In the documentary series “Glenn Gould Plays Bach,” the virtuoso pianist discusses the appropriateness of performing Johann Sebastian Bach’s music on the modern grand piano, an instrument that technically didn’t exist in the composer’s time. To Gould, the notion that Bach’s keyboard music must necessarily be performed on a harpsichord or a clavichord is absurd; he argues Bach was far more concerned with an inward exploration of process and formal structure in his music, and much less interested in achieving specific timbres or tone colors.
This focus on form and process actually lends Bach’s music a transcribable quality; his compositions are regularly performed on instruments and in ensembles far beyond his initial intentions. Bach’s Passacaglia and Fugue in C Minor was originally written for organ but has been arranged for symphonic band (by Donald Hunsberger) and for symphony orchestra (by Leopold Stokowski and Ottorino Respighi, among others). The keyboard preludes and fugues of “The Well-Tempered Clavier” have been orchestrated for many chamber ensembles: brass quintets, saxophone quartet, trombone trios, woodwind quintets and so on. As a soloist, I have frequently “borrowed” Bach’s repertoire for solo string or woodwind instruments — particularly the Cello Suites and Flute Partita in A Minor — to perform on tuba.
This isn’t to suggest that timbre and sound quality don’t matter; when the instrumentation of a musical composition is altered, the listener perceives a clear change. Imagine you are sitting in The Capitol Theatre right now; a YSO concert is about to begin and the orchestra is tuning. You first hear an oboe play a concert A, then the other instruments in the woodwind section chime in, followed by the brass and the strings. As different instruments enter, you notice the “color” or “flavor” of the sound change, owing to the different acoustic properties of each instrument. To put it another way, if we imagine the perspective of someone with synesthesia (who can see sound as color) that tuning pitch may look “blue,” but the specific shade of blue will change depending upon the instrument(s) playing.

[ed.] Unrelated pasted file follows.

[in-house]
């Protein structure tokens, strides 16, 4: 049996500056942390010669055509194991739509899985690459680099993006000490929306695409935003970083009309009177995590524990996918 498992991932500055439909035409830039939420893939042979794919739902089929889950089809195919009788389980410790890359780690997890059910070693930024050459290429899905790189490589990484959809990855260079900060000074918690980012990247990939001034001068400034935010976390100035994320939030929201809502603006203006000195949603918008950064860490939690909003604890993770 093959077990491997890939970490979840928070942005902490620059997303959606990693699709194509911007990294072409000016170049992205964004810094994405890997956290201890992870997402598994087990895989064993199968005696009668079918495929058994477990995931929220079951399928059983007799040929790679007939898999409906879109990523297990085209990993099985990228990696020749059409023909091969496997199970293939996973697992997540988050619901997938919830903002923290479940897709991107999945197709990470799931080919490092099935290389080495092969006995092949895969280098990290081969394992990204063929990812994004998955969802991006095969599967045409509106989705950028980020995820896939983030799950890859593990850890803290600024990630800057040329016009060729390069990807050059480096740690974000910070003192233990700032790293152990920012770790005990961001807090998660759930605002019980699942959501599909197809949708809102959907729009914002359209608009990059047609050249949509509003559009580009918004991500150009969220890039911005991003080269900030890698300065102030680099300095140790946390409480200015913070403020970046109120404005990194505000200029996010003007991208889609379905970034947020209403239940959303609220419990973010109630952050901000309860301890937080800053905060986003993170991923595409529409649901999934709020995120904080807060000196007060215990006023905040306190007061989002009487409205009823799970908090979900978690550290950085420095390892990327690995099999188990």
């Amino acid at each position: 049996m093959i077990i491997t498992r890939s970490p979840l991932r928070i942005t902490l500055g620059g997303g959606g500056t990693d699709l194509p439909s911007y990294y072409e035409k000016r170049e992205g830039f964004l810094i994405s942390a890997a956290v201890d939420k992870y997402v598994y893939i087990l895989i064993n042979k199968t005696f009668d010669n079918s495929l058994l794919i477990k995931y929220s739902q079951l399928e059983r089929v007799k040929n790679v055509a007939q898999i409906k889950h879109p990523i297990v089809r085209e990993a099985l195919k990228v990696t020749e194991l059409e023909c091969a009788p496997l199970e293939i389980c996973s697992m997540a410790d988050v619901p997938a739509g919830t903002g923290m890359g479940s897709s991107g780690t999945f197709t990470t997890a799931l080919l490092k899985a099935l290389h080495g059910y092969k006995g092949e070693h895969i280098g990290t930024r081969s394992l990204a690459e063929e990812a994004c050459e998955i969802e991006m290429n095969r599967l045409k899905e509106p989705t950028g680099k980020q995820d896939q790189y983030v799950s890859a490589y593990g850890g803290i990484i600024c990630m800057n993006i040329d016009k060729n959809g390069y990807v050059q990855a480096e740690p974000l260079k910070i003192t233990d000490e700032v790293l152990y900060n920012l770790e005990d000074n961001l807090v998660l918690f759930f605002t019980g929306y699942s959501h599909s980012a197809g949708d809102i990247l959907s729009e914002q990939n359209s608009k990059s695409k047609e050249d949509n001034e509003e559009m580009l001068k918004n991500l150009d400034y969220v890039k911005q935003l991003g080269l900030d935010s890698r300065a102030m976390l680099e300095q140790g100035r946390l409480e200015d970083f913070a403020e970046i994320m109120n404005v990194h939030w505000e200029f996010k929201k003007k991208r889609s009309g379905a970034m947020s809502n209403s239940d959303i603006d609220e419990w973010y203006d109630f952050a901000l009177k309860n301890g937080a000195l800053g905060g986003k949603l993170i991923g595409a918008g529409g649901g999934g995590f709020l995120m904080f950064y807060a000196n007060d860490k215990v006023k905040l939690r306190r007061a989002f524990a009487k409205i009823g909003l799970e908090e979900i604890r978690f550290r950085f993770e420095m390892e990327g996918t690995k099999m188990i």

This principle applies to harmonies and melodies as well; distinctions in instrument choice are effective tools for composers and arrangers to achieve musical variety and expression. The same chord or melody can take on a dramatically different character depending upon the instrumental forces that present it. Consider a simple composition like “Happy Birthday.” This piece sounds completely different when sung a cappella versus being played on a grand piano. A string quartet or orchestra iteration will have a more vibrant, warm, expressive quality. A brass ensemble rendition will demand the listener’s attention with a brilliant, ringing sound.
One way to understand the flavor and color of music is through a medium we all know and love: food. Much as composers and arrangers sometimes reinterpret music for new ensembles and performers, you decide how to interpret a recipe when preparing a meal. If you’re missing onions and add shallots instead, the dish might take on a subtler flavor. If you have a soft spot in your heart for cayenne and think every dish needs a little kick, your final product might have a brighter, stronger presence than the original.
In music and in cooking, substitutions can be made to alter the color or flavor without fundamentally changing the piece/dish. These alterations can make the old seemingly new again, enticing audiences and keeping them coming back for more.
• David McLemore is principal tuba for the Yakima Symphony Orchestra. He and other symphony members write this weekly column for SCENE. Learn more about the YSO at www.ysomusic.org.